But I want to make sure my book gets its fair share of attention too.  Unrealistic expectations for a week?

Thursday, 20 January 2011

Evil Manuscript Fairy

A productive day.  I don't count words as I go, but I know things were smoother today;  characters came to life, sentences flowed, images sparkled....if only the evil Manuscript Fairy didn't call in every night and steal away my beautifully crafted chapters and leave a changeling novel in their place!
Oh, well, there's always the next edit, and I've thoroughly enjoyed myself.  I even set a timer so that I wasn't late collecting the children.  I'm going to savour being smug while I can - the opportunities don't come that often.

Wednesday, 19 January 2011


What a day - back on writing schedule, but it's not gone well.  I had about an hour and a half, and I was really disciplined at not looking at e-mails, nor checking out facebook.  The baby didn't go to sleep as quickly as I hoped, and I watched the minutes ticking by, with me trying to catch hold of the thread of my story again.  It seems to me that this is trickier with re-writing - I'm having to remember what has changed, and what I was hoping to alter, as well as writing brand-new sections.
After about half an hour, the baby fell silent, but I had itchy feet, so I had to go and make a cup of tea, which makes my world go round.  Then I knuckled down to it.  And discovered that there was a good reason I'd been procrastinating.  That police officer I had tried so hard to leave out is causing me no end of hassle).  I know I need him in,  but I keep finding holes in what I know about police procedure.  I feel fairly confident that the best thing to do for now is write, and then I'll know what research I need to do at a later date, but it's hard.  I'm faltering, and uncertain, and I expect it's affecting what I write.  I had no time to re-read today, but I didn't want to, either.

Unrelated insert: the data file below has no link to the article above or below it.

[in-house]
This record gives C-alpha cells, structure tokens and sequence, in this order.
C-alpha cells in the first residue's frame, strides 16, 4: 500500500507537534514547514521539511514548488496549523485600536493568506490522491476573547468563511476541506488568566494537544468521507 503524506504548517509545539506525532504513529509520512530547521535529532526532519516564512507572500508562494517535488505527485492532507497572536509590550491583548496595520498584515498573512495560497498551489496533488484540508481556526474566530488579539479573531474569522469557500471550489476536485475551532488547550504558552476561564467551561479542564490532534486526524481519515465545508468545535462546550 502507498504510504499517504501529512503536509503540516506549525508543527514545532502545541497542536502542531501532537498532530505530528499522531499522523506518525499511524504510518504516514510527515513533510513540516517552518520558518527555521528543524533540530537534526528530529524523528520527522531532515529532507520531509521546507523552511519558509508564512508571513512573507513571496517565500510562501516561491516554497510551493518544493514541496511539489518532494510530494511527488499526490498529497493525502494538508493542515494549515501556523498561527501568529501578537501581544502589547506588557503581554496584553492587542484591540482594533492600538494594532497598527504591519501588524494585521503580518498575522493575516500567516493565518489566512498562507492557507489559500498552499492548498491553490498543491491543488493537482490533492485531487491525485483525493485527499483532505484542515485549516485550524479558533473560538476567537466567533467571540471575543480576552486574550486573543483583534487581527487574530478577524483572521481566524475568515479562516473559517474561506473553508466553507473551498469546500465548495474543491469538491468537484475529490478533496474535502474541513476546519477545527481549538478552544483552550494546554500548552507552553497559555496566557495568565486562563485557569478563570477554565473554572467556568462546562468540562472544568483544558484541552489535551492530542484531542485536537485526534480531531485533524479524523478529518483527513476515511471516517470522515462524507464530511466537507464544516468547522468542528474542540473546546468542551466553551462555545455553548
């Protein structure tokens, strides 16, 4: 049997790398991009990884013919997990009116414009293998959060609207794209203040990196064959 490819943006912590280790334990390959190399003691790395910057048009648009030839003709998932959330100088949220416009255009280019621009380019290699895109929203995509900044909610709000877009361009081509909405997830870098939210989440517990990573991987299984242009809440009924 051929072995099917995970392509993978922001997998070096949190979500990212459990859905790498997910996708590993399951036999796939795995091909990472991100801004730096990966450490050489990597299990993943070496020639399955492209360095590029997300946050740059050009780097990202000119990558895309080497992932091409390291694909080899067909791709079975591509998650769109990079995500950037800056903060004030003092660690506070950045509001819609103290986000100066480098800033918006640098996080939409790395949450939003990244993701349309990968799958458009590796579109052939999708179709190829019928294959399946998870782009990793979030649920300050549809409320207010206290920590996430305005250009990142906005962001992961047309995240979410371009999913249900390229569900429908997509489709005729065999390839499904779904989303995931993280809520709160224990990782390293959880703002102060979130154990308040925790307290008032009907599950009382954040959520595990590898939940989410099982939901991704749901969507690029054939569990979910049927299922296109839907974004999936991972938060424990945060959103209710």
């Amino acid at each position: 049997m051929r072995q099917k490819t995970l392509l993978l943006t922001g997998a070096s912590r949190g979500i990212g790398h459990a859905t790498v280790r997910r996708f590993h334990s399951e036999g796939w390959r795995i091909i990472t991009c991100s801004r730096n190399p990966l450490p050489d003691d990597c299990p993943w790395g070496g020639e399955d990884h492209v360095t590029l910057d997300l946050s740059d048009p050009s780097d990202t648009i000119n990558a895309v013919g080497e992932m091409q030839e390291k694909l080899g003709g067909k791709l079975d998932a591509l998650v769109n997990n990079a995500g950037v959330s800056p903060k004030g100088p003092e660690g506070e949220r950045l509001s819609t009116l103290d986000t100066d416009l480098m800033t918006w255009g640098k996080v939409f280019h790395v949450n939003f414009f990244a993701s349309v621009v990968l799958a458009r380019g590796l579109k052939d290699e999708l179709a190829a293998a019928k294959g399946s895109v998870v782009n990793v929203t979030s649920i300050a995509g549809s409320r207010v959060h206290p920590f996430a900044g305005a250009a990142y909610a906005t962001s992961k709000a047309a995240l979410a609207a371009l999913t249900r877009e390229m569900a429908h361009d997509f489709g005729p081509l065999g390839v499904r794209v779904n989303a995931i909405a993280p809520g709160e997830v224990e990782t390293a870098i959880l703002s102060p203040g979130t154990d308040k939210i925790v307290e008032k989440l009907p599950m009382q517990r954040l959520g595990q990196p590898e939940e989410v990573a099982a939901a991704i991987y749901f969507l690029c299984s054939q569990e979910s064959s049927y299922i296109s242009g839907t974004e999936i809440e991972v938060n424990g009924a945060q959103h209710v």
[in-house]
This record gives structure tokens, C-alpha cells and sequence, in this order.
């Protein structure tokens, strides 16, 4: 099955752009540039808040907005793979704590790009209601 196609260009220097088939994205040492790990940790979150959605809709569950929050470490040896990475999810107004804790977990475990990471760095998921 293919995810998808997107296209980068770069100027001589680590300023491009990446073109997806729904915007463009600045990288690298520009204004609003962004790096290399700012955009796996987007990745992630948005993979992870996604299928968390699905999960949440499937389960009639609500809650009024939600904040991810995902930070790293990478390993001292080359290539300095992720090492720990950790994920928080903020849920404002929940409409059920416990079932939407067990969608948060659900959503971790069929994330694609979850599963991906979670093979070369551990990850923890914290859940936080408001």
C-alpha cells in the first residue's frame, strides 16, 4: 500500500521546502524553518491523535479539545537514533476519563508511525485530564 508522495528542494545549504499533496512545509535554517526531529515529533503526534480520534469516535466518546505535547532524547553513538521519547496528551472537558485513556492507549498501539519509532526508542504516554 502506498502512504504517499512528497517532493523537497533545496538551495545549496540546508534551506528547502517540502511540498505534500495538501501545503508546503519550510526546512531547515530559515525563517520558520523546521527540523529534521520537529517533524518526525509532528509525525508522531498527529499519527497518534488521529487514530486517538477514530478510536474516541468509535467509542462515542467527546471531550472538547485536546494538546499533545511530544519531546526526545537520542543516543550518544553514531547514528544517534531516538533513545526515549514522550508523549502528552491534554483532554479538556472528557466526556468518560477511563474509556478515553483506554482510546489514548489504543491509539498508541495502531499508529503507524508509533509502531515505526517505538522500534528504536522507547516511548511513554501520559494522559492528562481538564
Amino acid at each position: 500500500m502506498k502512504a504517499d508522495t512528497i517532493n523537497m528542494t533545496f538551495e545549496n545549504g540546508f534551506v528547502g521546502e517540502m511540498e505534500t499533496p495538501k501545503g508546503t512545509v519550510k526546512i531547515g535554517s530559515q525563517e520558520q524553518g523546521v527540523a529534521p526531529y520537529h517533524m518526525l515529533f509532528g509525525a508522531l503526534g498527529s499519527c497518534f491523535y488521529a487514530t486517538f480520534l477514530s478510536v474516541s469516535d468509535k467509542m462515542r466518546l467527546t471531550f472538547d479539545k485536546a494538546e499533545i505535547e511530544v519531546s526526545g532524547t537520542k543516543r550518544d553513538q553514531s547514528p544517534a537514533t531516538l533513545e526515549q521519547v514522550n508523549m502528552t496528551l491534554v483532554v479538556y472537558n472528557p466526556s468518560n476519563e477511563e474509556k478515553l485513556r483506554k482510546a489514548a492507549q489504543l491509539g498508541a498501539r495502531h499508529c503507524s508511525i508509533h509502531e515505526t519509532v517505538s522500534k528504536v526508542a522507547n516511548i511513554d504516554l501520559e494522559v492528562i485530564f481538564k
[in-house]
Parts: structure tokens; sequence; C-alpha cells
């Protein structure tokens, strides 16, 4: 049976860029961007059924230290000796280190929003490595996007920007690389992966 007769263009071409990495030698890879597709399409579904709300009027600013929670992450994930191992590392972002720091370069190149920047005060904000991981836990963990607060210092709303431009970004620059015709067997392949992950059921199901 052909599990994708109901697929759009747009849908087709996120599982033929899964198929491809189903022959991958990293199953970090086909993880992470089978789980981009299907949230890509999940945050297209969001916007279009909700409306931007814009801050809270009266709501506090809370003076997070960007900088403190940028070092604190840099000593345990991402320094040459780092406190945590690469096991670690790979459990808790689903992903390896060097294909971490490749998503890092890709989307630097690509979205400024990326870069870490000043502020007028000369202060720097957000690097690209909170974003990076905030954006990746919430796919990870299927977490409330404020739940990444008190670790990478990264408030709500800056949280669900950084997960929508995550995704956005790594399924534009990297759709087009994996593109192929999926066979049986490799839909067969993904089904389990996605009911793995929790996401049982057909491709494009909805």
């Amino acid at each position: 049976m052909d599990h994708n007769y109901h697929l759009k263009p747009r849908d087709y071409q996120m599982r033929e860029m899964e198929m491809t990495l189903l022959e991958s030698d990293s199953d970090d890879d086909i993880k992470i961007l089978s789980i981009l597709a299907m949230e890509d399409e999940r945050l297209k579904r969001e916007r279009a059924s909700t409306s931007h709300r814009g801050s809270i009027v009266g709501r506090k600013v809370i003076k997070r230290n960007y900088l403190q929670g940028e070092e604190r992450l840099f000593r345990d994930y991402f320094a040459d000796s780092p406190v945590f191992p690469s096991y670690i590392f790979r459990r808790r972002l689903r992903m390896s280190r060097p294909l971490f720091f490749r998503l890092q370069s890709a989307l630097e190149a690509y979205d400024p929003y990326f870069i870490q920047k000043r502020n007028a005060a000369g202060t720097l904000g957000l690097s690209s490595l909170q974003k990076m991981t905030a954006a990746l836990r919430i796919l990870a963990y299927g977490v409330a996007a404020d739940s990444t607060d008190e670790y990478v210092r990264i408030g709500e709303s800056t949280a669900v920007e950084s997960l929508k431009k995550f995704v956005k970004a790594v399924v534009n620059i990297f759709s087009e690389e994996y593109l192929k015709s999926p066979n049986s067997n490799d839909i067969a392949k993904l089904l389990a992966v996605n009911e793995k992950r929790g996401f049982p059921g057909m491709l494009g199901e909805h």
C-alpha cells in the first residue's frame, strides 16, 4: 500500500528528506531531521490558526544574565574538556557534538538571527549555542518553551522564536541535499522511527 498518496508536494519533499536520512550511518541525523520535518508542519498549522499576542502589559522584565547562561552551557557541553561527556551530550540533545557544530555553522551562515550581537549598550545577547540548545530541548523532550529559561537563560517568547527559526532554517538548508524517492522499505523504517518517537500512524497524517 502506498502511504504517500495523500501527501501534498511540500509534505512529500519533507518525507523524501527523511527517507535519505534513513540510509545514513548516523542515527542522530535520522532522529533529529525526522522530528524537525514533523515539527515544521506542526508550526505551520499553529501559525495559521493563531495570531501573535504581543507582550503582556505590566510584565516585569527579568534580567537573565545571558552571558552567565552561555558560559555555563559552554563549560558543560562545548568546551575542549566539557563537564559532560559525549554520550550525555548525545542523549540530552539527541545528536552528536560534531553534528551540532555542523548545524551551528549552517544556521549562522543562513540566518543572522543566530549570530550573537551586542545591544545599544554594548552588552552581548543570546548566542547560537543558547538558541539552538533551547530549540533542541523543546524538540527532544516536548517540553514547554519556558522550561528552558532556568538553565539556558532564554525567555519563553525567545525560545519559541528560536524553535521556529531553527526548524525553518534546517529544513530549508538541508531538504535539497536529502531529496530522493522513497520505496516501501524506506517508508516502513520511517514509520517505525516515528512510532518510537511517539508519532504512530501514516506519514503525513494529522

I managed to get a disjointed few paragraphs together in one extra section, and then typed as if the end were nigh for another section, finishing with a flourish.  Enjoying the faint satisfaction that came from having at least Written, I glanced at the time, and realised with horror that I was meant to be picking the 4 year old up in less than five minutes.  If it were just me,  I could've made it, maybe, running the whole way.   But there was the baby to wake, and then find a means of travel for (back carrier, buggy, car...) and to top it all off, I was meant to be taking the 4 year old to his swimming lesson (only his second ever), and had intended to pack a lunch for both boys to have at the pool.
Luckily, the baby woke like an angel, and even luckier, didn't smell as though anything unpleasant had erupted from anywhere in his nappy region.  I ran around grabbing things that might be useful while the baby sat on the kitchen floor, a bit dazed, I think, then we raced out to the car.  By now (and this is mightily impressive) I was only two minutes late for my little lad. I think 7 minutes to leave the house must be a record.  I daren't try and park right by the playschool, as there's a competitive streak in some of the parents over who gets to park in the best spots, so I pulled up a little way off and sprinted down the track to the gate.  The 1 year old bounced in my arms, crowing, certain that I was doing it all for his benefit.  I got to the gate, sweaty, panting and having left all composure back in the car, only five minutes late.
And then I waited for five more minutes until the children came out, late, as usual. At least I had time to get my breath back.

Monday, 17 January 2011

Small things

During the dinner hour I ran down into town and picked up the latest Writing Magazine - can't wait to begin reading it, once all my other work is done.